Monday, March 23, 2009

Telecommuting as a Medical Writer

In the past, many new and aspiring medical writers have asked me about telecommuting: do pharmaceutical companies let you work from home? can you be employed as a medical writer without working on site? 

The answer is always yes, you can, and I have directed them to some other people's experience. Well, now I can talk about my own experience. I left Texas a couple of weeks ago and moved to the Pacific Northwest, but still work for I4PH in Galveston. 

Telecommuting rocks. Oh yes, I love working from home, but it requires certain conditions to be successful:
  • Good time management: With no real office hours and no clock in/clock out requirements, you must be disciplined in setting up your schedule. I start working at 6 am, for example, to make up for the time difference with Texas and to get the most important things done before the kids wake up and start making noise.
  • Family Support: Okay, you are at home and your children want to see you, and your spouse needs some help in the kitchen. Not good. You need your family members who are at home to understand that you are working. If you have a separate room for your office, great--close the door and come back out for lunch time. Until then, you are "away at work." You can be flexible, of course, and take some breaks. But these must be your initiative. In other words, if you just finished one project and want a short break until you begin the next, then go out and share some family time--but don't let interruptions cut your productivity.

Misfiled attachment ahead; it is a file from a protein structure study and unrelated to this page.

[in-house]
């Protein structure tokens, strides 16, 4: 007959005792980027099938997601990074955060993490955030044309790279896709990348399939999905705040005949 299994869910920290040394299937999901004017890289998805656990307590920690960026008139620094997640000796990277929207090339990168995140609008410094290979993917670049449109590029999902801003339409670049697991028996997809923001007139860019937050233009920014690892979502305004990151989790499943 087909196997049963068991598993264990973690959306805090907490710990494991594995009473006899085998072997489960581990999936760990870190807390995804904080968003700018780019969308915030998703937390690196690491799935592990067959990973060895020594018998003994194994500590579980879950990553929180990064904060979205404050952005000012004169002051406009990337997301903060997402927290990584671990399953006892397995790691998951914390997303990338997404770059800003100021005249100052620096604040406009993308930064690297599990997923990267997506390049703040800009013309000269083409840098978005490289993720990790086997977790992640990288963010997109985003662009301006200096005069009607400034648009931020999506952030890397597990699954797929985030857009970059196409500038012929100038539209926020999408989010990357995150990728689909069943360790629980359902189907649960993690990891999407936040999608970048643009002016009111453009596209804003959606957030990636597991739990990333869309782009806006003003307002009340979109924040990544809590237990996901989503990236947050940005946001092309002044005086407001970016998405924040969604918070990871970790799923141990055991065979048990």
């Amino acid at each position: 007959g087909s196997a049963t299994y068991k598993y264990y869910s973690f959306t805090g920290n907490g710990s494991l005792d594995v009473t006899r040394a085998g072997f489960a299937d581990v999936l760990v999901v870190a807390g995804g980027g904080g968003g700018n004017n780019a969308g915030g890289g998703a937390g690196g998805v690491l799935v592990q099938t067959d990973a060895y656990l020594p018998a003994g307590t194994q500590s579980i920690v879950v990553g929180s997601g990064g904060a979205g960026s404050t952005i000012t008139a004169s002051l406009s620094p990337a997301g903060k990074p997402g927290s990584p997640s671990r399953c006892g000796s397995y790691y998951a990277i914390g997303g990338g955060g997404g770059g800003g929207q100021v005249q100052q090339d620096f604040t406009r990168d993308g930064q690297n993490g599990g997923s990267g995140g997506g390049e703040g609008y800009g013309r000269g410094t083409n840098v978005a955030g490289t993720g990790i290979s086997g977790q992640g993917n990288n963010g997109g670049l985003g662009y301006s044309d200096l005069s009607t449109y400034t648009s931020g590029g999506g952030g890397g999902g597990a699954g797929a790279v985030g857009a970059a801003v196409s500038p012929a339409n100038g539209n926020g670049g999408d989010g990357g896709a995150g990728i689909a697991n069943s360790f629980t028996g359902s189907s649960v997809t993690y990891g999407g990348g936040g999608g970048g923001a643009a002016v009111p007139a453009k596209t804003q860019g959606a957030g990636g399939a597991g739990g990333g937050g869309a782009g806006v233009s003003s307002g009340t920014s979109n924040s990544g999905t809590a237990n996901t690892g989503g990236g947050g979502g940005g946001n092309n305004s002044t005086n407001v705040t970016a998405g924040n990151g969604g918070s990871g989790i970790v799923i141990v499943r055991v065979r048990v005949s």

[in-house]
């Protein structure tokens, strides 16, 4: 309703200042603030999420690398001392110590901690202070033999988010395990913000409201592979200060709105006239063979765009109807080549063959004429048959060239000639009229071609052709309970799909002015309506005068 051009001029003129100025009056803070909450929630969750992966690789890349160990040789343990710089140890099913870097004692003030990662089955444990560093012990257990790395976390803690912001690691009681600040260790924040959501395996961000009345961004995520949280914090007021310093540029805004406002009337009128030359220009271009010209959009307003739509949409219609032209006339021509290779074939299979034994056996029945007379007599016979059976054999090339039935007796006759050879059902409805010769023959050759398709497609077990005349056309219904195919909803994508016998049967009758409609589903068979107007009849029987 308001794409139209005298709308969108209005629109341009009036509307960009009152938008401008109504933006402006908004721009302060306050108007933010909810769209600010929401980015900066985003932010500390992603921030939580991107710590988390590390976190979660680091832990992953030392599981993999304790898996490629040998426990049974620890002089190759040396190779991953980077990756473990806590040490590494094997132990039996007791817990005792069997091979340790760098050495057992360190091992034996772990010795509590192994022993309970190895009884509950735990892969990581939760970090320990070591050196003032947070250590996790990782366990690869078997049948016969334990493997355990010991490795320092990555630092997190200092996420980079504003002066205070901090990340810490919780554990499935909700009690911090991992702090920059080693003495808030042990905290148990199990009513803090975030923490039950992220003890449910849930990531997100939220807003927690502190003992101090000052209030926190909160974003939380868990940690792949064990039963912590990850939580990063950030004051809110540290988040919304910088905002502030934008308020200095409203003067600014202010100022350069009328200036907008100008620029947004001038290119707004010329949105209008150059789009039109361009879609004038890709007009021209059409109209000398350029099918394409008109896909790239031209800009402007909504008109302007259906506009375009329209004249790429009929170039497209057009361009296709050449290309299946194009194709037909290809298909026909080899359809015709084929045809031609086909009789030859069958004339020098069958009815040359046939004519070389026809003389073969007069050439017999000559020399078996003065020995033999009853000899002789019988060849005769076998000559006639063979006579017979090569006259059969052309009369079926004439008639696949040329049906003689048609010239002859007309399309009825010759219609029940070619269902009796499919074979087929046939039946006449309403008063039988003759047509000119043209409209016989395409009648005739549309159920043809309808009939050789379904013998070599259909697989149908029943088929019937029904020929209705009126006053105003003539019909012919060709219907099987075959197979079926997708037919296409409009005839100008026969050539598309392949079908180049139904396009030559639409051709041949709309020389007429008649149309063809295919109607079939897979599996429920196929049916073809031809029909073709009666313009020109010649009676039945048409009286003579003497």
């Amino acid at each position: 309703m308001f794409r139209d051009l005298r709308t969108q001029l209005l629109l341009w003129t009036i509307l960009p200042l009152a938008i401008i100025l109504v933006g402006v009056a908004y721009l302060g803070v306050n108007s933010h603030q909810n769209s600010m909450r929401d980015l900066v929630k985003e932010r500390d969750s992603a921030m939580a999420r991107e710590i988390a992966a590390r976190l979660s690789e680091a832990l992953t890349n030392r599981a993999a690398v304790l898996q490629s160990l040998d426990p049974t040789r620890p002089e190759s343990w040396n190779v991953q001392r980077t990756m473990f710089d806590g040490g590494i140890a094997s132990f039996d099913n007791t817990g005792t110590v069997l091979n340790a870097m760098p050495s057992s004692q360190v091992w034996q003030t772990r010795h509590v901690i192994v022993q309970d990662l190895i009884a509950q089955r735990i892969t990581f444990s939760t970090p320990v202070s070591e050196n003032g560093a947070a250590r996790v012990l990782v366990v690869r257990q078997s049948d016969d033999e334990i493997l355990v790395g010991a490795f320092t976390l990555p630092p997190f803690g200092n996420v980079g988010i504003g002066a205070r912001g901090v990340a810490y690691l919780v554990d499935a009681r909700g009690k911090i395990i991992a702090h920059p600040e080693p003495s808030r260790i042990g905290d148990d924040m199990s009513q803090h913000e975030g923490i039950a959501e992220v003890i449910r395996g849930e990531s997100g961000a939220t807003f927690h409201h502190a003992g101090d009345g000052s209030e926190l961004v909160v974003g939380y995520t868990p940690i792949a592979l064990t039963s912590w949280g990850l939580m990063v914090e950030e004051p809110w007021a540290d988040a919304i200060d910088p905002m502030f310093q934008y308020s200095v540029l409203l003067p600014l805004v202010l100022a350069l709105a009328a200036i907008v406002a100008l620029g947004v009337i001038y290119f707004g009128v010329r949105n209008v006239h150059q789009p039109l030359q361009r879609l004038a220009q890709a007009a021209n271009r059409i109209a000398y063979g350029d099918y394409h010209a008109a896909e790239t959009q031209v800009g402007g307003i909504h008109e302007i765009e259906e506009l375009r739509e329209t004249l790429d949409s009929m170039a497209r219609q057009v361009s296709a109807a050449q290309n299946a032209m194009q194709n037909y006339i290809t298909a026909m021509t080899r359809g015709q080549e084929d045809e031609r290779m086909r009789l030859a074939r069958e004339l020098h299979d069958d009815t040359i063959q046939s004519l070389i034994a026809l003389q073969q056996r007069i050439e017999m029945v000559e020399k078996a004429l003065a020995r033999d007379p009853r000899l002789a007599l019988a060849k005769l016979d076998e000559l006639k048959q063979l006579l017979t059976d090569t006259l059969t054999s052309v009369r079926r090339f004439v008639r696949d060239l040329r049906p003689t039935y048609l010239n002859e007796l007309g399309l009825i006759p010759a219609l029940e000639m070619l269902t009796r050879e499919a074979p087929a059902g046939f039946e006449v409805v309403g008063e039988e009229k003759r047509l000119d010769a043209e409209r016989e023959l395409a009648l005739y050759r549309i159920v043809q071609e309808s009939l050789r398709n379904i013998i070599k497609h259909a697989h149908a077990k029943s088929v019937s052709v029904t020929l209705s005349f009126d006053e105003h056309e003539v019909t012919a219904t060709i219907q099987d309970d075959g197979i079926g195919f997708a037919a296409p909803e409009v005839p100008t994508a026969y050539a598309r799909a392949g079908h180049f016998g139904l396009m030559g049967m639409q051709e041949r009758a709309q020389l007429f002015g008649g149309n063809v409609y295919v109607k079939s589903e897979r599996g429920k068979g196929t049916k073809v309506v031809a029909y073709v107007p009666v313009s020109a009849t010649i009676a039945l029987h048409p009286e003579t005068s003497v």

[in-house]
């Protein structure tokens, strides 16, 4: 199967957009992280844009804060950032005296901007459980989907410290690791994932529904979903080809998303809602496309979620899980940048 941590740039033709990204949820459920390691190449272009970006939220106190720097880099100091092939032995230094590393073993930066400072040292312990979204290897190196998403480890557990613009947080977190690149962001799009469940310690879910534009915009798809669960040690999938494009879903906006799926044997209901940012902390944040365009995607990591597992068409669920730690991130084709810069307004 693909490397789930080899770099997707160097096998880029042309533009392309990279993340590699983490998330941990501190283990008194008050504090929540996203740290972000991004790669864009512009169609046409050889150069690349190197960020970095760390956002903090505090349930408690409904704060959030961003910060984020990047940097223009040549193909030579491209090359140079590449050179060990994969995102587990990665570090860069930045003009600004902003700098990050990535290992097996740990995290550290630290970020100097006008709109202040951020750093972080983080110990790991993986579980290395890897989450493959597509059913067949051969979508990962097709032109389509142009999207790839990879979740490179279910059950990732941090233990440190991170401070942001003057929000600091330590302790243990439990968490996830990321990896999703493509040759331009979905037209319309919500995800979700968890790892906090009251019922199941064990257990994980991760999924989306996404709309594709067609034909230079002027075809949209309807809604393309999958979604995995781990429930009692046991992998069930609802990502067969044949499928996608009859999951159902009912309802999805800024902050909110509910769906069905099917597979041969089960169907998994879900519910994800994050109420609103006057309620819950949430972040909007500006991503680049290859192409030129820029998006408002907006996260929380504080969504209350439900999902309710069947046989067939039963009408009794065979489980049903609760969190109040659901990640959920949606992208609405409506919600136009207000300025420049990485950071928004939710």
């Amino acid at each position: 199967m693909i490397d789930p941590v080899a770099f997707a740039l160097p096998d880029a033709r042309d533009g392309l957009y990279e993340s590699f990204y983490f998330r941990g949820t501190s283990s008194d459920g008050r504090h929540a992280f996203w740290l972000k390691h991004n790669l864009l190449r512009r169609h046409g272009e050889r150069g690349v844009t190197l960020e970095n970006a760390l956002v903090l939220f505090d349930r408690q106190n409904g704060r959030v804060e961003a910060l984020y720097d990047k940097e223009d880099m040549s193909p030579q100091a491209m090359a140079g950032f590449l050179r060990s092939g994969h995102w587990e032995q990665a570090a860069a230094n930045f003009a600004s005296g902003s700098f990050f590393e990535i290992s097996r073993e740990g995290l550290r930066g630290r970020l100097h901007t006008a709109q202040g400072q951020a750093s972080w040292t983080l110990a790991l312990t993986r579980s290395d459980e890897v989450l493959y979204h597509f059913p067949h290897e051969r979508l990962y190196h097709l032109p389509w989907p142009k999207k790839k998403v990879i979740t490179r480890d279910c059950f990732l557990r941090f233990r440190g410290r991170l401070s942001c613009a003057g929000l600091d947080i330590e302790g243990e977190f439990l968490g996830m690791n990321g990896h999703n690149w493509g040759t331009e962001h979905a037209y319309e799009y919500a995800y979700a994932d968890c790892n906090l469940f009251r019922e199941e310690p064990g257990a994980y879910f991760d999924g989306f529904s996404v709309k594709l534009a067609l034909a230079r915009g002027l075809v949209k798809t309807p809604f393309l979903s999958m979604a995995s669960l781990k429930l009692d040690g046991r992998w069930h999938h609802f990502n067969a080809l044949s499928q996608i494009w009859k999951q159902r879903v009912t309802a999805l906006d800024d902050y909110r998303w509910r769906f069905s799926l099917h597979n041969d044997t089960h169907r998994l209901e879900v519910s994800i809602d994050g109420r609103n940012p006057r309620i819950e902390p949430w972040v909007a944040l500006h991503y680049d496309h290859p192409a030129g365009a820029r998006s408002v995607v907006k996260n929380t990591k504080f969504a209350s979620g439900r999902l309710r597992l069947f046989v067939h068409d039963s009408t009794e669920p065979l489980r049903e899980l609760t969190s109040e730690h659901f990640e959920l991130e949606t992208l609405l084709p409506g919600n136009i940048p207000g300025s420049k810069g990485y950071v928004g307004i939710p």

• Focus: It is easy to get distracted when you are at home--and your bed is at hand to take a nap; your favorite snack sitting in the fridge; the TV is on in the next room. You must focus on finishing your projects and not quitting until they're done. In fact, you can set up some rules, like only eating that snack until you finish the first draft of that manuscript. Then, the distractions at home become incentives.
The most important thing, however, is to enjoy your work. If you are miserable doing what you're doing, even if it is from home, you'll be better off going to an office and doing the type of medical writing you are passionate about. 

Thanks for reading and happy telecommuting!

P.S. Not being at the office anymore, it's harder to keep track of the days (at least for me). That's why posts to this blog have been so spaced lately--I just forget because now week days feel like the week end. 


A-DnA said...

I, too, am a medical writer who telecommutes and loves it! I am considerably more productive at home than I ever was at the office, because I am less distracted. No idle chit chat, no watercooler breaks, fewer meetings to attend, etc. Because I am responsible for my time, I will work extra hard during the day, so that I can have time to cook dinner in the afternoon before I pick up my daughter from daycare. One drawback I have found with telecommuting is that I can't match the name to the face for about 90% of my company. So, I try to drive into the office (about 2 hours away) every so often. Overall, telecommuting rocks!

Anonymous said...

I am a scientist with a lot of medical/scientific writing experience (for someone who doesn't do that full time). Where can I look for this type of job? I am extremely reliable, computer savvy, etc. I am ready to make the switch to a full time position, but I don't want to do free-lance.

thank you,


Anonymous said...

Hi, I, too, am interested how you both came upon telecommuting positions. Can you recommend websites, companies, or even recruiters?

Thank you very much for your help.